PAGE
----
White collar hit men
Posted by ampontan on Monday, January 9, 2012
ONE reason people overseas fail to see the reasons for the dysfunction of Japan’s political system at the national level is the difficulty in comprehending the strength and influence of the bureaucracy, which considers itself to be permanent ruling class. Here are two views on one aspect of that problem. The first is by journalist Suda Shin’ichiro, which appeared in the 18 January edition of the biweekly Sapio.
It’s well known that the Finance Ministry officials responsible for dealing with the mass media are sent to deliver individual briefings (“lectures”) to opinion leaders with a certain amount of influence in forming public opinion, such as television commentators. The objective of these briefings is to convince them of the necessity for raising the consumption tax.
This has become more evident of late. As a producer with an important Tokyo-based network says:
They haven’t tired of developing a pro-tax increase group, and they’ve begun to pressure television producers to prevent them from using commentators who are critical of tax increases.
To be specific, the name at the head of the list they’re told not to use is Koga Shigeaki, former Ministry of Economy, Trade, and Industry official. The producer continues:
Mr. Koga is their sworn enemy. Politicians with the support of the Finance Ministry are making it a condition for their television appearances that Mr. Koga not be invited.
The Finance Ministry seems to be in something of a rush. To pacify the Democratic Party Diet members, they’ve fastened on the idea of vote differentials. Explains one mid-level DPJ MP:
Prime Minister Noda said he will take the issue of the tax increase to the public after the legislation passes, but before it goes into effect. Some party members who favor tax increases have begun to argue it’s not possible to dissolve the Diet and hold a general election unless the unconstitutional condition (differences in voter weight in election districts across the country), frequently cited by the Supreme Court, is resolved.
They’re calculating that public opinion will simmer down and they won’t be at such a disadvantage if they can use this situation to put off the election as long as possible. The Finance Ministry is likely encouraging them in this belief.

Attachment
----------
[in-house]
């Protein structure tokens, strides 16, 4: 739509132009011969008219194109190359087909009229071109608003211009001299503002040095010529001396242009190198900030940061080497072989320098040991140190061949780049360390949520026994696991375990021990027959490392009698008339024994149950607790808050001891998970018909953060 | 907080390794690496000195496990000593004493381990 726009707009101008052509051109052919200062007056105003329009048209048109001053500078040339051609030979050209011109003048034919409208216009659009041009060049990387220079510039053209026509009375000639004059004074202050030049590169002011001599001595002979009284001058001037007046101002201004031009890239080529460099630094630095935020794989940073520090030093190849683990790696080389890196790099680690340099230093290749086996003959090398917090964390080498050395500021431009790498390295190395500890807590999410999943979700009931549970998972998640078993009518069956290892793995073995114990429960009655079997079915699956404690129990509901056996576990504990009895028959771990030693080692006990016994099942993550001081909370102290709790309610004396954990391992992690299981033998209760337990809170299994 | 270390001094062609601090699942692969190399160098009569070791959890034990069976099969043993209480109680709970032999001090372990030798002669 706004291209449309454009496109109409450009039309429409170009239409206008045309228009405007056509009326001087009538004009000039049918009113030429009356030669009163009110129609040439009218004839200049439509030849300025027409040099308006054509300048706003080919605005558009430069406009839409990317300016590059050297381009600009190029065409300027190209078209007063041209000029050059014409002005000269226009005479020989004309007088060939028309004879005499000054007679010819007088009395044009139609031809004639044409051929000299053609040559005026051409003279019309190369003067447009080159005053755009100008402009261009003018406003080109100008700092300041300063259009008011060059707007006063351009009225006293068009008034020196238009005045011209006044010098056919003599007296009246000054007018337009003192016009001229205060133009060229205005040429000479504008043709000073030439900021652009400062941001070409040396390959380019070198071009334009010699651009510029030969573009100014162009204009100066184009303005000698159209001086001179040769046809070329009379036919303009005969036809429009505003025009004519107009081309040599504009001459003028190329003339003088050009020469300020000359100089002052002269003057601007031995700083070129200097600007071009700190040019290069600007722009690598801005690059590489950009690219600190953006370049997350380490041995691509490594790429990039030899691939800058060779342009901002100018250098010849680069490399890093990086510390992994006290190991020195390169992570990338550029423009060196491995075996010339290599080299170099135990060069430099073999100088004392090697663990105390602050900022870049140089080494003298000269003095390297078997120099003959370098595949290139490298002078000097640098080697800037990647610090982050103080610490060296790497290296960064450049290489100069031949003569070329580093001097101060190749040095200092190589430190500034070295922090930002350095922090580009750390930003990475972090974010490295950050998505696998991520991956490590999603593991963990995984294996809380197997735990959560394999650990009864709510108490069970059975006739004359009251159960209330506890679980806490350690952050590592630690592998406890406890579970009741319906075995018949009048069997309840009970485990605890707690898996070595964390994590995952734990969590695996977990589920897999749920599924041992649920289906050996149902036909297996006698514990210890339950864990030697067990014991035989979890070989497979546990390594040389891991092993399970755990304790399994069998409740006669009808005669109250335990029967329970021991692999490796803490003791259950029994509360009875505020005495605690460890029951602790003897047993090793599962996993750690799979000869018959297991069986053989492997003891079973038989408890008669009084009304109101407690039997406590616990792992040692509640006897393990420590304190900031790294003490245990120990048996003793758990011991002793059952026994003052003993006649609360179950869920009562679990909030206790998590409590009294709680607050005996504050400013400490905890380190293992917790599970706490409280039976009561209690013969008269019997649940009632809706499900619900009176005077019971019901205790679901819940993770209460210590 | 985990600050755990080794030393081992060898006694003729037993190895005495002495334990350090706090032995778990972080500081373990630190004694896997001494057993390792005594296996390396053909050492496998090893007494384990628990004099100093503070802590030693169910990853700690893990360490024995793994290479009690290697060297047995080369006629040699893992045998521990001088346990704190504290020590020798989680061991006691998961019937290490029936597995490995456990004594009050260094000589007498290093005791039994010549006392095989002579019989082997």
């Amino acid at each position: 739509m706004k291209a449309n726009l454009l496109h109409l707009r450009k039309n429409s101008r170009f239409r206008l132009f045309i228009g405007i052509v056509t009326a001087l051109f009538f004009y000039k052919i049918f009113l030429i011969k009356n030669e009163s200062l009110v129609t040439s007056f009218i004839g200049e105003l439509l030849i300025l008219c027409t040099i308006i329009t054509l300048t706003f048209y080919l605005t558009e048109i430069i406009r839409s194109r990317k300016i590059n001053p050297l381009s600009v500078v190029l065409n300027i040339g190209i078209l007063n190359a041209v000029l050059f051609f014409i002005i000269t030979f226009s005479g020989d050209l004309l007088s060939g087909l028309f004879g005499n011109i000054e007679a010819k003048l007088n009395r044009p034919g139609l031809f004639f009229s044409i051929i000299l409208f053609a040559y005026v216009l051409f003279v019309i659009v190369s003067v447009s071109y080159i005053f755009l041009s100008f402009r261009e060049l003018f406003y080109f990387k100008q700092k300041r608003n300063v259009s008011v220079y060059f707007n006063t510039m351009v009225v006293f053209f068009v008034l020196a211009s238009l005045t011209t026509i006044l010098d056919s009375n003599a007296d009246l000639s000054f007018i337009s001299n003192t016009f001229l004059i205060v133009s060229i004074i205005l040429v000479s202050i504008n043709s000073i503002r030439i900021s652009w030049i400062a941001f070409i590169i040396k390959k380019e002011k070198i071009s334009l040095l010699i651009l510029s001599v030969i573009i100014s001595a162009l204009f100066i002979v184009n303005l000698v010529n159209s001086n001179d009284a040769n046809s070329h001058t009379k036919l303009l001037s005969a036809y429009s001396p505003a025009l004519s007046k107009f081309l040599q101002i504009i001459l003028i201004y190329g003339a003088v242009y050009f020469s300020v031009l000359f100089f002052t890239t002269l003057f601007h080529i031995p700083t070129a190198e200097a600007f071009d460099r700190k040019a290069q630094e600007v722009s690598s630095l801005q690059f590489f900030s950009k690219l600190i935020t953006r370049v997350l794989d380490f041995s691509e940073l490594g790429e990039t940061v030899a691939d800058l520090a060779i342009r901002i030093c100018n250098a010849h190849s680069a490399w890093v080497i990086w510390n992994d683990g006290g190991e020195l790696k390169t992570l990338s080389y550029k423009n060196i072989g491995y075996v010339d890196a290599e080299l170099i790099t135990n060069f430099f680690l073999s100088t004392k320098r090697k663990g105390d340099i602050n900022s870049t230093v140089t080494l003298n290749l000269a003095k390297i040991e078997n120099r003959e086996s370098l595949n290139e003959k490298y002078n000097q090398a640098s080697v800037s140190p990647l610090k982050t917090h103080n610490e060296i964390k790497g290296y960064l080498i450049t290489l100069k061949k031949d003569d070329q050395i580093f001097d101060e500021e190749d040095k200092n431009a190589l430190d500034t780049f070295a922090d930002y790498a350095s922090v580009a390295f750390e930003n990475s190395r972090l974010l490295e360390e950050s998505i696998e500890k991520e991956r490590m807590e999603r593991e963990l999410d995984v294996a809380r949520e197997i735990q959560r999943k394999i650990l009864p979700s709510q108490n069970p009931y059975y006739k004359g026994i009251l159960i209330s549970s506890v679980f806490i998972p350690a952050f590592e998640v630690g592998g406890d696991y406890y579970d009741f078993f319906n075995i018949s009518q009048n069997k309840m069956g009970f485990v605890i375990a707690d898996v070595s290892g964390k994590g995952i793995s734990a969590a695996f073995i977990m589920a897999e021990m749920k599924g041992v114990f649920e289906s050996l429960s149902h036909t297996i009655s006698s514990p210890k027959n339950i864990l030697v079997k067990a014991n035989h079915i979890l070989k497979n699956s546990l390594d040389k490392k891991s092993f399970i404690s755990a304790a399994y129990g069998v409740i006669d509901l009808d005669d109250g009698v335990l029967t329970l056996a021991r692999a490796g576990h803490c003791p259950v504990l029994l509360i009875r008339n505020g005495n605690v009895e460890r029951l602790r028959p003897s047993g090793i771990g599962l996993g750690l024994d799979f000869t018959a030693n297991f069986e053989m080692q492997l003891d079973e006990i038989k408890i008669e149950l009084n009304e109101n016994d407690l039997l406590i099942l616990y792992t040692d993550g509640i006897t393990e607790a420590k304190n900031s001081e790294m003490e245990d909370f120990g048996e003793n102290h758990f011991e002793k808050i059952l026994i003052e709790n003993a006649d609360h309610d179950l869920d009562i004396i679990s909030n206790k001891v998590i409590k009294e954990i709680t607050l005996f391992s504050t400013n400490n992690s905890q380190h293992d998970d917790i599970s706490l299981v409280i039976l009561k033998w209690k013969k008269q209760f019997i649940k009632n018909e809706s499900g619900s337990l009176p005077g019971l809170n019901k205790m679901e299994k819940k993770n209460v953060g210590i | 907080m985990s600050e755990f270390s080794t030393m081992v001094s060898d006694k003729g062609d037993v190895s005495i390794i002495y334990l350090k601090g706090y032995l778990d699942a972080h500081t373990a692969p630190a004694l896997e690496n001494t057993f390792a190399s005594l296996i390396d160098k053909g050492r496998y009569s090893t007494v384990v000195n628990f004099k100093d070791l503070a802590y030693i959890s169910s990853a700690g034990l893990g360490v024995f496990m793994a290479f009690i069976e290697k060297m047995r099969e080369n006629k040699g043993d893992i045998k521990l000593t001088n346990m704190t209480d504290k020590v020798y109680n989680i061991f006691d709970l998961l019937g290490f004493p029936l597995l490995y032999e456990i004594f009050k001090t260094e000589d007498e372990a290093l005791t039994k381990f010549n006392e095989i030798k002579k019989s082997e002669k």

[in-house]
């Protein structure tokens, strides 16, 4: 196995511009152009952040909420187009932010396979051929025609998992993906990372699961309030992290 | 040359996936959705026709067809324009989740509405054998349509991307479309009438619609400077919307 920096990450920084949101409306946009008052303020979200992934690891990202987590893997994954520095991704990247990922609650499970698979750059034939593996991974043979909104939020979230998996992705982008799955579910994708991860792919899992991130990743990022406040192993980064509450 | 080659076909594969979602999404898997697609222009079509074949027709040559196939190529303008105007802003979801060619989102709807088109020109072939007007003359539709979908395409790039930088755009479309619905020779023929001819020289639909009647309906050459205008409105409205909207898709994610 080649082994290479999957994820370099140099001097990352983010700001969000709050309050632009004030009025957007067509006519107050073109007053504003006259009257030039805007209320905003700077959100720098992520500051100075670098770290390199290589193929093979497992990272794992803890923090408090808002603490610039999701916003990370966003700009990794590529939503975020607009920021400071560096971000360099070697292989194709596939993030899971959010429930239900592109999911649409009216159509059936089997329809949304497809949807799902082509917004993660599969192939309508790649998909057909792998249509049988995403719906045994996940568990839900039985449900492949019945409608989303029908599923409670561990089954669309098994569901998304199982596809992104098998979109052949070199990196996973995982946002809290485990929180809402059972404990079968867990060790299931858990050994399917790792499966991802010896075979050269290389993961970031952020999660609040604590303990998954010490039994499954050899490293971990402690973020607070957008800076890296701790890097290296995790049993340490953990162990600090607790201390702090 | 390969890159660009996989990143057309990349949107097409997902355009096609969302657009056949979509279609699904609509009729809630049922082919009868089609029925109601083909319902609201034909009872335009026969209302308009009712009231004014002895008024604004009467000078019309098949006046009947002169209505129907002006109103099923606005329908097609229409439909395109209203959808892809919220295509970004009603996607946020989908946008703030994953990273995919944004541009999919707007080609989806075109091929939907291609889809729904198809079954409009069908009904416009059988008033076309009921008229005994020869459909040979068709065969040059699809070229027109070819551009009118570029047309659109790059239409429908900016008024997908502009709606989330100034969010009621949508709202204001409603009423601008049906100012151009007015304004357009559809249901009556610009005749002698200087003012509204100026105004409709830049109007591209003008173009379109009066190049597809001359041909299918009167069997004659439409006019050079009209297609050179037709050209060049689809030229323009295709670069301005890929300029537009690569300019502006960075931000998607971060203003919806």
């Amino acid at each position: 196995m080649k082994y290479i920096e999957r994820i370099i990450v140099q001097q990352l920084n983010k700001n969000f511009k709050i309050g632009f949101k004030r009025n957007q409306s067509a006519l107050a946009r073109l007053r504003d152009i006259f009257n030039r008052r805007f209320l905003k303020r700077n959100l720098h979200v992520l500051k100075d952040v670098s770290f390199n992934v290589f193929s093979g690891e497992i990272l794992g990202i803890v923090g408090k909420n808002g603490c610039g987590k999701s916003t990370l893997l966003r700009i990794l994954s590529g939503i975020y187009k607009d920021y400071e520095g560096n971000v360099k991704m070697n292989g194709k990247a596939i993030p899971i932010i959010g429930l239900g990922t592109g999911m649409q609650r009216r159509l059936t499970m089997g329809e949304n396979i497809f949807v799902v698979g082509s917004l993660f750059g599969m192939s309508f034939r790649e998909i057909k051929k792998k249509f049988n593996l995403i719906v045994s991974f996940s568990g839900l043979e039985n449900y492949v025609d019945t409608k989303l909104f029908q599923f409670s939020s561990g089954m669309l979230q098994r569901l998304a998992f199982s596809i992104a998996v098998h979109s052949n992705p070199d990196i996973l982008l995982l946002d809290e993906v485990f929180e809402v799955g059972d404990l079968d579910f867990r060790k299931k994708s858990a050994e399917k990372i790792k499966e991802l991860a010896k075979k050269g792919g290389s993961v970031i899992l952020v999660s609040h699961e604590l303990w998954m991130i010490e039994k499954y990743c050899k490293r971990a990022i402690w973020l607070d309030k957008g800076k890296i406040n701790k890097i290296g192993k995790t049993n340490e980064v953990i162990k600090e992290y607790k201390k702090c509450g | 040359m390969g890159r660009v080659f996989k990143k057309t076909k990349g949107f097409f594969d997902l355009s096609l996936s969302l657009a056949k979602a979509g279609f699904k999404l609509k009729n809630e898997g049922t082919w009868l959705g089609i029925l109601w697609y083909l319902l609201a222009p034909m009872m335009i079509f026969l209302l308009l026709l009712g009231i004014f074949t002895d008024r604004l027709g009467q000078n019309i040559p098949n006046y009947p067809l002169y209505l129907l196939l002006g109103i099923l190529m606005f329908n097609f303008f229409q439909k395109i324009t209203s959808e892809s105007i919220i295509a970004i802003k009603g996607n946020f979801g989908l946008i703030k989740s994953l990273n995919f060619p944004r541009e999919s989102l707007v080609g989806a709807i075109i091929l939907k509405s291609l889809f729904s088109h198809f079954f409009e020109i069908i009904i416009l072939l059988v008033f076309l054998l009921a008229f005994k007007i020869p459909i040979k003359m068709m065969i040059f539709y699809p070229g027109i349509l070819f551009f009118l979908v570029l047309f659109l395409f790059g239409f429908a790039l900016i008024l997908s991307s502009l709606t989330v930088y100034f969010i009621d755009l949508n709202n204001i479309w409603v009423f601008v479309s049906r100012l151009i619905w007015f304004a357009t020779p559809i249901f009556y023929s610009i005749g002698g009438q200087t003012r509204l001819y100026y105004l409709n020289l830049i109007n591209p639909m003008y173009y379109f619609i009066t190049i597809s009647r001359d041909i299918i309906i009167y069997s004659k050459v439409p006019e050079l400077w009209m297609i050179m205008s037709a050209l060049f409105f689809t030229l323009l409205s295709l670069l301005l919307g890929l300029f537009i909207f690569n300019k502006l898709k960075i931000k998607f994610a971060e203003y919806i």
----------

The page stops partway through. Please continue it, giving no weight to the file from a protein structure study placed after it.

It doesn’t seem possible that buying time will get the electorate to swallow the tax increase and settle down. But even if the DPJ, which has fallen for the con, loses the next election, it would present no problem at all for the ministry. The Liberal Democratic Party is also calling for a 10% tax increase.
Furthering the discussion on his blog is Your Party Secretary-General, Eda Kenji:
I’ve raised in the Diet the question of what Katayama Yoshihiro, former Minister of Internal Affairs and Communications, calls the Finance Ministry’s “mind control”. Their assault in waves is something out of the ordinary. I got a real sense for the terror of it when I was involved with Finance Ministry reform during the Hashimoto administration.
Even then there was talk about Finance Ministry efforts to prevent television appearances by people such as Koga Shigeaki. But operations on that level are not so surprising. That’s child’s play for the Finance Ministry bureaucrats.
It’s often remarked that the trio of Finance Minister Azumi, Vice-Minister Katsu, and Deputy Vice-Minister Kagawa are on a “tax increase pilgrimage”. They’re making their explanatory pilgrimages to opinion leaders in many circles, including key people in the financial industry, academia, and mass media, in addition to politicians in the ruling and opposition parties. They pay particular attention to people asked to give commentary on television or in newspapers.
In a sense, it’s natural for the Finance Ministry to promote tax increases. One would have to question the insight of the so-called analysts who would fall for that sort of persuasion. They haven’t approached me, a dyed-in-the-wool member of the anti-tax increase faction, at all.
The problem is that their efforts go beyond that level. In my case, the Finance Ministry sent people out on pilgrimages to attack and slander me. Those bureaucrats even had a manual. Their stories of course filtered into the mass media, which thrives on such rumors.
If a person is going to assertively promote reform against the wishes of the Finance Ministry, they must be prepared for those attacks and stay clean.
After all that, it’s time for a palate cleanser and a burst of sunshine on a winter’s day from the original Nenez.